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Soil ecological function in a 163 year grassland experiment

The need to produce healthy and food sustainably is reliant on healthy soil. This is certainly true of grassland ecosystems on which over half of the people of the Earth rely for their livelihoods and wellbeing. Grasslands supply food, fibre, fuel and more to humans globally and are under pressure and management to deliver more. This ‘management’ has resulted in significant and valuable increases in production but has also changed the form and function of the underlying soil. The changes that long-term (>50 years) intensive and extensive management have on grassland soil function and resilience are poorly understood and yet critical for the future. There is a need to gather and analyses information from long-term experiments to develop better theoretical science frameworks that underpin decision in the face of accelerating climate change.

The aim of this PhD research project is to improve understanding of the effects of long-term input management on soil biodiversity, its function and the residence of grasslands to climate stress. Research questions include; 1. How do grassland soil micro/meso/macrofauna respond to long-term differences in managed inputs?, How do differences in soil biology affect critical decomposition processes?, Do differences in biodiversity alter the resilience of soil to climate stress? Research will focus on the long-term Park Grass Experiment located at Rothamsted Research. Training and support will be provided by supervisors and staff at Rothamsted Research and Lancaster University where the student will be registered for their PhD.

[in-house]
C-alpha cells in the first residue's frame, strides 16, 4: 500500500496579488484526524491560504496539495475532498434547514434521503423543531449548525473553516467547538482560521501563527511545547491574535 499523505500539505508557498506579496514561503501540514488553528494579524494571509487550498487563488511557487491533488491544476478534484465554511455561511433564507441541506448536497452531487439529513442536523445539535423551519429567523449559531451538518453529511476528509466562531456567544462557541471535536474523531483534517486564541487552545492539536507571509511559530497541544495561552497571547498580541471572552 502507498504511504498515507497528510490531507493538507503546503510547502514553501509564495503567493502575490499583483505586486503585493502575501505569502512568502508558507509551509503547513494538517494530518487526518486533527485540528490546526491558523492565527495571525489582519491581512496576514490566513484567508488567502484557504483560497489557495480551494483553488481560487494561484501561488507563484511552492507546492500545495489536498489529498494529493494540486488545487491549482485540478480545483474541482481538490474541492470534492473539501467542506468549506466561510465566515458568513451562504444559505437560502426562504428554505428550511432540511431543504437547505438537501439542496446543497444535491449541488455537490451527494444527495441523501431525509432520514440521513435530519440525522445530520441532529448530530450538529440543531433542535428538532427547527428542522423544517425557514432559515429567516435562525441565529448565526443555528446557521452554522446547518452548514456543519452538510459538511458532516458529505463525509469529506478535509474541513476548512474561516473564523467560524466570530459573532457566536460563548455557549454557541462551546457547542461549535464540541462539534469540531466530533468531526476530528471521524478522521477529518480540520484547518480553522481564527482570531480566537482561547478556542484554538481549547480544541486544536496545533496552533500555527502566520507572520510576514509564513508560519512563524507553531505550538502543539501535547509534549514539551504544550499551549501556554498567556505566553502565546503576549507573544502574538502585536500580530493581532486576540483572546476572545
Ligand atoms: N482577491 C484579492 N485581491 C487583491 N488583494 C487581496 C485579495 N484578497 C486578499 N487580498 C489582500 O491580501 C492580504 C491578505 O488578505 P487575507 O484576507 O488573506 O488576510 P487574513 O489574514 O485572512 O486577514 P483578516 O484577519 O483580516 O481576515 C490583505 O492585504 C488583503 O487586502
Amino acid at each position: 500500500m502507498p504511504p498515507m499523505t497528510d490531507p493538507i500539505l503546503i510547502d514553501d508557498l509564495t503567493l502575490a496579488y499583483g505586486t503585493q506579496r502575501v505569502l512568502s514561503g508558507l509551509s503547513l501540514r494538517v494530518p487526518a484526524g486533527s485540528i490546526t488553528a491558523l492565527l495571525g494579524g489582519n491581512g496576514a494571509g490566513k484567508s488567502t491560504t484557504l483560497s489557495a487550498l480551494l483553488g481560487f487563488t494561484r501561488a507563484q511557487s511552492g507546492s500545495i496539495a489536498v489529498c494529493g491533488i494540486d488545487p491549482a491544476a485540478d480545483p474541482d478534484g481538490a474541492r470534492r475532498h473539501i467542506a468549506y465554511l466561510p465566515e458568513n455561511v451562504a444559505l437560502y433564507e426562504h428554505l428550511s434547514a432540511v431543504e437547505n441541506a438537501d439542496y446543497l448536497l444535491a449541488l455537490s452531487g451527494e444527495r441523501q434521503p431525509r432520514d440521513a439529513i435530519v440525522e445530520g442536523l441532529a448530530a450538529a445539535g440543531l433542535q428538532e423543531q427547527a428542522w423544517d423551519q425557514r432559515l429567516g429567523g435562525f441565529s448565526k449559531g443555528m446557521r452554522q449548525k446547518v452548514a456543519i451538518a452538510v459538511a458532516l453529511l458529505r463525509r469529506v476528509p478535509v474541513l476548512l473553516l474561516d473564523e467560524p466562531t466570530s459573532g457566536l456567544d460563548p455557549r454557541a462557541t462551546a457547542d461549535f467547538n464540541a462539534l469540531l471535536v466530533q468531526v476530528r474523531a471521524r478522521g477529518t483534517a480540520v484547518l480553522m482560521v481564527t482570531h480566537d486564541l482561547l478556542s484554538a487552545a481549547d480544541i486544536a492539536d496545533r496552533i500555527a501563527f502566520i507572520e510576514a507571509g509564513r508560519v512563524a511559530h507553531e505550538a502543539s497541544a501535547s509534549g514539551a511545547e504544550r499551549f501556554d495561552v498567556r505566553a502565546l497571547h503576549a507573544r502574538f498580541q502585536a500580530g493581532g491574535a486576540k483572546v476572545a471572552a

Student training will ensure specific research and transferable skills development that include; soil ecology and biogeochemistry, molecular and biological techniques, greenhouse gas sampling and analyses, isotope science, experimental design, statistics, scientific writing, research presentation/publication, project management, financial oversight and review, team working, advanced independent learning, people and time management, networking, international research.

Please make enquiries to Dr. Jon Storkey or Prof. Nick Ostle before making your application.